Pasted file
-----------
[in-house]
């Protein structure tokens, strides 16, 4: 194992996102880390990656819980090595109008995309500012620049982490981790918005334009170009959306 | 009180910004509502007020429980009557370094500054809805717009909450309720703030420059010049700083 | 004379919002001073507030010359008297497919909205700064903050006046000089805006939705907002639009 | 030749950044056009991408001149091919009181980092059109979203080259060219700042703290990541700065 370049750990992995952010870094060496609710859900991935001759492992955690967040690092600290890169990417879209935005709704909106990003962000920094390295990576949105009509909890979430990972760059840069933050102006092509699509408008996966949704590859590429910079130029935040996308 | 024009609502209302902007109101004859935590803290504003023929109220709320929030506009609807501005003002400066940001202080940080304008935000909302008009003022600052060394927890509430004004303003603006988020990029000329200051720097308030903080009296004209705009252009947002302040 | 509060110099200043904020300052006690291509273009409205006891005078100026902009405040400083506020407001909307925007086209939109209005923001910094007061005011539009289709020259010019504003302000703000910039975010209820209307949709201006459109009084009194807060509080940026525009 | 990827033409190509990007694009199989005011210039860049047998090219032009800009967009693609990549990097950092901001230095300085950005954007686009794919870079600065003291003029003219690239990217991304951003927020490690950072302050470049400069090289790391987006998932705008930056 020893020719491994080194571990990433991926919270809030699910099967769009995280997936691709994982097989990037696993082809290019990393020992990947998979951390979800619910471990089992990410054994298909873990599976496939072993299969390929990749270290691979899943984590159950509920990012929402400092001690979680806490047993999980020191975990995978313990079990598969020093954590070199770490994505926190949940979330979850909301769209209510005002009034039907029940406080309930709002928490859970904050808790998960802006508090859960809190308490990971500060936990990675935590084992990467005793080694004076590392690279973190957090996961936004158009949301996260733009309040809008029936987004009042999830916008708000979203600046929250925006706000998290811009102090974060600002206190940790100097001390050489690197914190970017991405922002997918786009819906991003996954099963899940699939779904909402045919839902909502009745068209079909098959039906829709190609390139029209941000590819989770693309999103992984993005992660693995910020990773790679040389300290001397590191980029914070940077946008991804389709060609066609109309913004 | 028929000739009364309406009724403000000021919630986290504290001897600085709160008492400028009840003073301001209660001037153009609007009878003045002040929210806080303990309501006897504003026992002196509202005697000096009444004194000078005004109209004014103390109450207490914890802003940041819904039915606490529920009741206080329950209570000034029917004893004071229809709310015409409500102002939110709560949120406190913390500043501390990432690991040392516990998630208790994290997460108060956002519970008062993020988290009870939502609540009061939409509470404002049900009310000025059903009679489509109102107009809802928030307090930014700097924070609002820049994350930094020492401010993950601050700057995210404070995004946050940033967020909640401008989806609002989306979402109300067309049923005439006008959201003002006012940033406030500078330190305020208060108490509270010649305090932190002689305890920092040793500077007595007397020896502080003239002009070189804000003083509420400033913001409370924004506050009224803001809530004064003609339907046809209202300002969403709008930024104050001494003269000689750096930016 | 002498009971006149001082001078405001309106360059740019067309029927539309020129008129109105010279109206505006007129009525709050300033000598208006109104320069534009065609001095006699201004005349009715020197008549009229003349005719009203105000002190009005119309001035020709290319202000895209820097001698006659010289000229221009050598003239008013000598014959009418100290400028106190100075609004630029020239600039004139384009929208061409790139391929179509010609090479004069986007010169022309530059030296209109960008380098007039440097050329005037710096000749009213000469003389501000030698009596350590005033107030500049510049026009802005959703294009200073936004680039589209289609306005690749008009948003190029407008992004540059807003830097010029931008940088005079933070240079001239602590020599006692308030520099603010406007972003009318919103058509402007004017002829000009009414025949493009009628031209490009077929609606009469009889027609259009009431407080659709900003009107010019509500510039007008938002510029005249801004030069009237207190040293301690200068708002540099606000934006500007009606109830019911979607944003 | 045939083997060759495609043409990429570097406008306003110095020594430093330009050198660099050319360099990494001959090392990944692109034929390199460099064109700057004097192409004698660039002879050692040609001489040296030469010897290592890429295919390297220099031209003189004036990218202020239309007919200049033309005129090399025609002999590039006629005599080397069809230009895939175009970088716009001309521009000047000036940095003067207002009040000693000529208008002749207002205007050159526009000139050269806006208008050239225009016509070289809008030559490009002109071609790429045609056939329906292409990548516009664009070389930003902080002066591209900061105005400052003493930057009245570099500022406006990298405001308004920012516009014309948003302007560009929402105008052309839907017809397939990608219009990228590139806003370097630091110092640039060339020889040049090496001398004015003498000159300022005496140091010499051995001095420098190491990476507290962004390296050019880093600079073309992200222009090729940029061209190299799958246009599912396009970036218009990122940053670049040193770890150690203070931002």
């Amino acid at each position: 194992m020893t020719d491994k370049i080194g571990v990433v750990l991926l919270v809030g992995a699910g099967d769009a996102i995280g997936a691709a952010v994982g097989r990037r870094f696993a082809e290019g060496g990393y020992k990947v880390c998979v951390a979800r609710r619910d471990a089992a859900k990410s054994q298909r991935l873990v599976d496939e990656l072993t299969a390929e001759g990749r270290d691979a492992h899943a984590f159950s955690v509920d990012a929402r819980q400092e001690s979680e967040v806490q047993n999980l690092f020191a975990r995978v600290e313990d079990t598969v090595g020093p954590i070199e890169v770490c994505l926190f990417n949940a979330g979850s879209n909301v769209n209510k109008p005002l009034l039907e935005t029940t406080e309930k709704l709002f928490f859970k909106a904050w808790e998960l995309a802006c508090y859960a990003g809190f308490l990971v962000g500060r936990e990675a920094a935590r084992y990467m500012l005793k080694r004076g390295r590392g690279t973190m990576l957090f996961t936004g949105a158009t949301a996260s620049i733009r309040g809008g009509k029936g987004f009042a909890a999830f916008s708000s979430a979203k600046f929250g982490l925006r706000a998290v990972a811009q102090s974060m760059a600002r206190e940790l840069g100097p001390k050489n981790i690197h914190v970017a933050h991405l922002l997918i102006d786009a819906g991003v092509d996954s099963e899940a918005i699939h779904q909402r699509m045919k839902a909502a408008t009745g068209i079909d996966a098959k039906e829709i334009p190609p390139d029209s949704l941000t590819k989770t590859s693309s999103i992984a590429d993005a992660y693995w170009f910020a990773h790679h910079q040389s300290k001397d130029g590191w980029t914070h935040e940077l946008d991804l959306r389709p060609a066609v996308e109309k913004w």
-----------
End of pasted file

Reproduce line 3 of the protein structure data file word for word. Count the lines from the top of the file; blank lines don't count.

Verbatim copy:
């Amino acid at each position: 194992m020893t020719d491994k370049i080194g571990v990433v750990l991926l919270v809030g992995a699910g099967d769009a996102i995280g997936a691709a952010v994982g097989r990037r870094f696993a082809e290019g060496g990393y020992k990947v880390c998979v951390a979800r609710r619910d471990a089992a859900k990410s054994q298909r991935l873990v599976d496939e990656l072993t299969a390929e001759g990749r270290d691979a492992h899943a984590f159950s955690v509920d990012a929402r819980q400092e001690s979680e967040v806490q047993n999980l690092f020191a975990r995978v600290e313990d079990t598969v090595g020093p954590i070199e890169v770490c994505l926190f990417n949940a979330g979850s879209n909301v769209n209510k109008p005002l009034l039907e935005t029940t406080e309930k709704l709002f928490f859970k909106a904050w808790e998960l995309a802006c508090y859960a990003g809190f308490l990971v962000g500060r936990e990675a920094a935590r084992y990467m500012l005793k080694r004076g390295r590392g690279t973190m990576l957090f996961t936004g949105a158009t949301a996260s620049i733009r309040g809008g009509k029936g987004f009042a909890a999830f916008s708000s979430a979203k600046f929250g982490l925006r706000a998290v990972a811009q102090s974060m760059a600002r206190e940790l840069g100097p001390k050489n981790i690197h914190v970017a933050h991405l922002l997918i102006d786009a819906g991003v092509d996954s099963e899940a918005i699939h779904q909402r699509m045919k839902a909502a408008t009745g068209i079909d996966a098959k039906e829709i334009p190609p390139d029209s949704l941000t590819k989770t590859s693309s999103i992984a590429d993005a992660y693995w170009f910020a990773h790679h910079q040389s300290k001397d130029g590191w980029t914070h935040e940077l946008d991804l959306r389709p060609a066609v996308e109309k913004w």